In the words of… Dean Crutchfield

Catch up on the thinking of Dean Crutchfield, one of the speakers at this year's NEXT Service Design…

Earlier in the week, we announced the first of the speakers for the year’s NEXT Service Design. Here’s a little more insight into the thinking of Dean Crutchfield, a leader in brand strategy and innovation, with over two decades’ experience under his belt.

Dean blogs periodically on Forbes, most recently on the rise of the eclectic CMO:

As the agency-of-record concept dies, CMOs need to broaden their expertise well beyond traditional marketing and promotions by developing the coveted technology and social-media skills that enhance customer understanding and customer experience. Expertise that was not lacking when Stephen Gillette, former head of digital and CIO at Starbucks became executive VP and president at Best Buy Digital prior to becoming CMO (he is now president of Symantec). Compounding the digital challenge is that while two-thirds of CMOs are planning to enhance their social-media strategy this year, only 18% believe they have the skills and know-how to fully exploit the digital customer engagement.

Back in April, he used the state of the beer market for a discussion on trust in brands:

Today, most organizations commonly refer to the meaning of share in terms of market share, profit share, revenue share and share of wallet, among other things. What they often foolishly overlook, however, is that they are also competing with other brands and organizations for share of trust.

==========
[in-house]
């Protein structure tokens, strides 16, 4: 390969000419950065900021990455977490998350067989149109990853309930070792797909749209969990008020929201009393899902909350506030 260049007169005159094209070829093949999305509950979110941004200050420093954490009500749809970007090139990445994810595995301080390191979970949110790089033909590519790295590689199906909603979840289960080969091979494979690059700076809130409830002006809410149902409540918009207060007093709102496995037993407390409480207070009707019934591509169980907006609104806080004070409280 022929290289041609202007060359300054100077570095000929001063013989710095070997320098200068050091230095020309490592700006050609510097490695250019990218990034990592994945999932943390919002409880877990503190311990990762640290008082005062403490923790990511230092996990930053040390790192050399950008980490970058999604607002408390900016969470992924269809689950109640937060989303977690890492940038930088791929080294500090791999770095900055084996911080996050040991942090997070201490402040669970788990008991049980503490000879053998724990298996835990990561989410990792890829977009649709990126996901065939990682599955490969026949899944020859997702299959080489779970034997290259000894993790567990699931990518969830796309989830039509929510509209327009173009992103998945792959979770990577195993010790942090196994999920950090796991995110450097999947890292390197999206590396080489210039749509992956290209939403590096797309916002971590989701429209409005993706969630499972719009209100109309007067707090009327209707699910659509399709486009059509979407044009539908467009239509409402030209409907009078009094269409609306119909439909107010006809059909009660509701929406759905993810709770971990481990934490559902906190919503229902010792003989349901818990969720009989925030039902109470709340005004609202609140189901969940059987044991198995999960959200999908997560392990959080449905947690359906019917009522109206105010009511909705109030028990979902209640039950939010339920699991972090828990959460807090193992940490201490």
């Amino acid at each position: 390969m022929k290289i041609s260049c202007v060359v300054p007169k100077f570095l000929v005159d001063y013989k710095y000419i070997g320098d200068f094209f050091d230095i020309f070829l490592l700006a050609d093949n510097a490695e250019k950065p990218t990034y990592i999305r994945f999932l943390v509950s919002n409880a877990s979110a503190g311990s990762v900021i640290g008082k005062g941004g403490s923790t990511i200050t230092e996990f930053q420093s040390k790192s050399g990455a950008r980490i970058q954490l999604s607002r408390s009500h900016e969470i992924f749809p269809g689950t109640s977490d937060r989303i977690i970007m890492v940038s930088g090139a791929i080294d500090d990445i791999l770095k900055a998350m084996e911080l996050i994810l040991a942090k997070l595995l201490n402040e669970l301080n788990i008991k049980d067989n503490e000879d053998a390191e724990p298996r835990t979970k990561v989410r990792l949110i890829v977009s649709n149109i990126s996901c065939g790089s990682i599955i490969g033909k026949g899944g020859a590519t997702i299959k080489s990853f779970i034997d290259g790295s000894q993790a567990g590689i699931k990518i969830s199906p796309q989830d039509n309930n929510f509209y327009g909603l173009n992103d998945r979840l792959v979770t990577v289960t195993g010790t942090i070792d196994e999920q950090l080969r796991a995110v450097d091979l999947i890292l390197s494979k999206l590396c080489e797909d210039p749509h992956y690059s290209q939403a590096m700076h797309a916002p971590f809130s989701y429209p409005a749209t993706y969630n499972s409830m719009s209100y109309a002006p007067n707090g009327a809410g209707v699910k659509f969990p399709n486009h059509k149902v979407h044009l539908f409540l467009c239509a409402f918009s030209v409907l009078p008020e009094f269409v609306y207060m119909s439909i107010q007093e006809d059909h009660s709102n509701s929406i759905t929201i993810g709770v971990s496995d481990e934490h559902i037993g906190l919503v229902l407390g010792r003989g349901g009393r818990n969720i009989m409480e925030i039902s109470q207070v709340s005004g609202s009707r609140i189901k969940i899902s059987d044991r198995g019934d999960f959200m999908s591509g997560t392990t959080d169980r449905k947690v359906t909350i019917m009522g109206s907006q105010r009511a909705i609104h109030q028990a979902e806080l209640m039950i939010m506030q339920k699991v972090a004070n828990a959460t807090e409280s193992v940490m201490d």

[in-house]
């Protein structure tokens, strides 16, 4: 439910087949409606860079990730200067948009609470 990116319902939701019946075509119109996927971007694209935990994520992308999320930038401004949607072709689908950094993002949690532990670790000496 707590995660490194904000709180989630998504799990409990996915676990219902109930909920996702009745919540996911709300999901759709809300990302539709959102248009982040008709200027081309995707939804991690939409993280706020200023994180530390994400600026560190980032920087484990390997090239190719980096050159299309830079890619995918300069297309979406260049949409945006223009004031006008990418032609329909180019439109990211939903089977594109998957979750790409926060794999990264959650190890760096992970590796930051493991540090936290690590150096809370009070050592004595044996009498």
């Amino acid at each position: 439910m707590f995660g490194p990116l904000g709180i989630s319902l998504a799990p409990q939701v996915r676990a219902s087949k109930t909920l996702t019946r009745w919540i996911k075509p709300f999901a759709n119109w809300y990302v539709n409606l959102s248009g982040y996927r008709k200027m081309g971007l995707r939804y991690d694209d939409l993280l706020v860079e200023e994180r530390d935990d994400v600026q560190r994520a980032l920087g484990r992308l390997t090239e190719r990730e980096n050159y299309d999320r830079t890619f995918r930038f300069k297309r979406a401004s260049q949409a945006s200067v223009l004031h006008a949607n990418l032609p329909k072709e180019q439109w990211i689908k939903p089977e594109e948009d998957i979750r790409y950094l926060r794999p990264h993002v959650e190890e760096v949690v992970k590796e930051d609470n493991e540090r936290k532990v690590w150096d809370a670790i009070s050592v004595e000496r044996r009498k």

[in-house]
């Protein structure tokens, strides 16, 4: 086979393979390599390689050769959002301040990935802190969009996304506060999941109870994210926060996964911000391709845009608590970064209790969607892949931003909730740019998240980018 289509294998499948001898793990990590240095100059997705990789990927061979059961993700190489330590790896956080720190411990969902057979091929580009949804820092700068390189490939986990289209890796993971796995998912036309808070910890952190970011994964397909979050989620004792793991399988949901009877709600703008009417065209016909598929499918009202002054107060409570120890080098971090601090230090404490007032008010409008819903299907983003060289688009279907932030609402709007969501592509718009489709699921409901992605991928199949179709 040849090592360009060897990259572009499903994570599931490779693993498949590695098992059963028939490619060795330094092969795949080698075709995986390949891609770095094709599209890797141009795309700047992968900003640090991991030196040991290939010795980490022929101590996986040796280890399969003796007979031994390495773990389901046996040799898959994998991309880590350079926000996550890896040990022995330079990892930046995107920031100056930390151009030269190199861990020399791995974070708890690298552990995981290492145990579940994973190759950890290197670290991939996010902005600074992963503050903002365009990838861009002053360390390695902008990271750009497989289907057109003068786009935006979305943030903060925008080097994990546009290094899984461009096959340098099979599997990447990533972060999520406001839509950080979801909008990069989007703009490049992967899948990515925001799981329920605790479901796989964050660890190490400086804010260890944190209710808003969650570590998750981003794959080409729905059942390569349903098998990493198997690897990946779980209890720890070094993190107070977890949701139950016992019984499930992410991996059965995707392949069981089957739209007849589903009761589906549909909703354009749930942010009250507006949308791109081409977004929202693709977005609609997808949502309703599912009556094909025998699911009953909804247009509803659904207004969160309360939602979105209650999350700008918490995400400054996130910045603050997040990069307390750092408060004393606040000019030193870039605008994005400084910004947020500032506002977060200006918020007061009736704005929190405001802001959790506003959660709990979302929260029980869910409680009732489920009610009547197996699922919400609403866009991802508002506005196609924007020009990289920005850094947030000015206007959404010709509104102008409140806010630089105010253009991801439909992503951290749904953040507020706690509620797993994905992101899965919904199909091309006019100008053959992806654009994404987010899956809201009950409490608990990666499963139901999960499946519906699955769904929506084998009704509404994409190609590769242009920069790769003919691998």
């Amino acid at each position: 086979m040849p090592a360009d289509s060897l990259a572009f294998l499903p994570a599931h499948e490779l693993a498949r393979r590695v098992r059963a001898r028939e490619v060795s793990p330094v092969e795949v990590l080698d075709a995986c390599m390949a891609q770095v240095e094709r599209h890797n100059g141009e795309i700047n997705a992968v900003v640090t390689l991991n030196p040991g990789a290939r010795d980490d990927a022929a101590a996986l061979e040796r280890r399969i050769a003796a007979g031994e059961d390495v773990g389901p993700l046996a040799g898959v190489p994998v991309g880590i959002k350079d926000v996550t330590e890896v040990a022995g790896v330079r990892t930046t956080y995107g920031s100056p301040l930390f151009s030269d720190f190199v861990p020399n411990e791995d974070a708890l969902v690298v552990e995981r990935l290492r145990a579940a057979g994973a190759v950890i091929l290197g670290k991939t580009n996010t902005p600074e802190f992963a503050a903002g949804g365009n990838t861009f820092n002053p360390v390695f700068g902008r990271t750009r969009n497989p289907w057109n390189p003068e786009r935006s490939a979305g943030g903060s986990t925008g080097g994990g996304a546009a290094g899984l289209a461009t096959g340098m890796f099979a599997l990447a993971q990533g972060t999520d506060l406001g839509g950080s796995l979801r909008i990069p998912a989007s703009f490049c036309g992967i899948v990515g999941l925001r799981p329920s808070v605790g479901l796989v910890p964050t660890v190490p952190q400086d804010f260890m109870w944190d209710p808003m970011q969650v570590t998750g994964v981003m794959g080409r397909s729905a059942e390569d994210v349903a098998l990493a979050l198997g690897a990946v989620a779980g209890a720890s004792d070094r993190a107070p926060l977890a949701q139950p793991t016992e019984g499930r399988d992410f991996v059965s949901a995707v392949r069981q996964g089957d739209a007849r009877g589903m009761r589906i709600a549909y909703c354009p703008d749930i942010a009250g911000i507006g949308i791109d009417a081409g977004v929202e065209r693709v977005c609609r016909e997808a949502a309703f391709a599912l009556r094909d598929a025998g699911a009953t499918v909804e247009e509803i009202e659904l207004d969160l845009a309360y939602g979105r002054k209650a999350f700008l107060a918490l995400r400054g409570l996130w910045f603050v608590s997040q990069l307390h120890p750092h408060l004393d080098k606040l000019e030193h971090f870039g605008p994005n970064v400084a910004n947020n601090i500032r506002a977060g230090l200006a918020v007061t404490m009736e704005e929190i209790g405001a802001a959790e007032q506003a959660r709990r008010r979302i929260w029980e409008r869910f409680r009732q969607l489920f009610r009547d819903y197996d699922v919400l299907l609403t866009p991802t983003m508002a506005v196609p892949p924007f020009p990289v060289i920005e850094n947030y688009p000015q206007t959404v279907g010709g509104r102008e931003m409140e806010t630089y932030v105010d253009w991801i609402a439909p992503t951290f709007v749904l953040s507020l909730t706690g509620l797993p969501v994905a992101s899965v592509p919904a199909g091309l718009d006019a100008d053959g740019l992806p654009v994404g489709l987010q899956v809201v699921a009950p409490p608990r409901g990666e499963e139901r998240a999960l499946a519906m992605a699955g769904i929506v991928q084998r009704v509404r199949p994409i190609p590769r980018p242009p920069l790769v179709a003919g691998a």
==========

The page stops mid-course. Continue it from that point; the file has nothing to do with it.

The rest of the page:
Dean is also active on Google+, where’s he’s always good value, from taking issue with Orwell’s advice on writing, or meditating on the challenges marketers face when identifying the traits people covet:

And even when we uncover the deeper meaning with projective qualitative tools like storytelling, imagery, and metaphors, etc., we still can’t reliably measure these elusive associations in evaluative quantitative tests, because respondents remain unaware of them or simply choose not to admit to them.

Brand narratives were a theme that he highlighted when he talked to the Financial Times for a piece about Procter & Gamble in April:

Dean Crutchfield, a branding consultant, says P&G’s marketing is too traditional and rarely achieves the “empathy” of a recent ad from Unilever’s Dove soap, in which an artist drew sketches of women based on their self-descriptions. He applauded an amusing P&G Superbowl ad for Tide detergent this year, which P&G says got half of its viewers on television and half on social media. But Mr Crutchfield says digital successes are the exception. “P&G brands don’t really have a story. It’s old school.”

Dean’s also on Twitter and Facebook.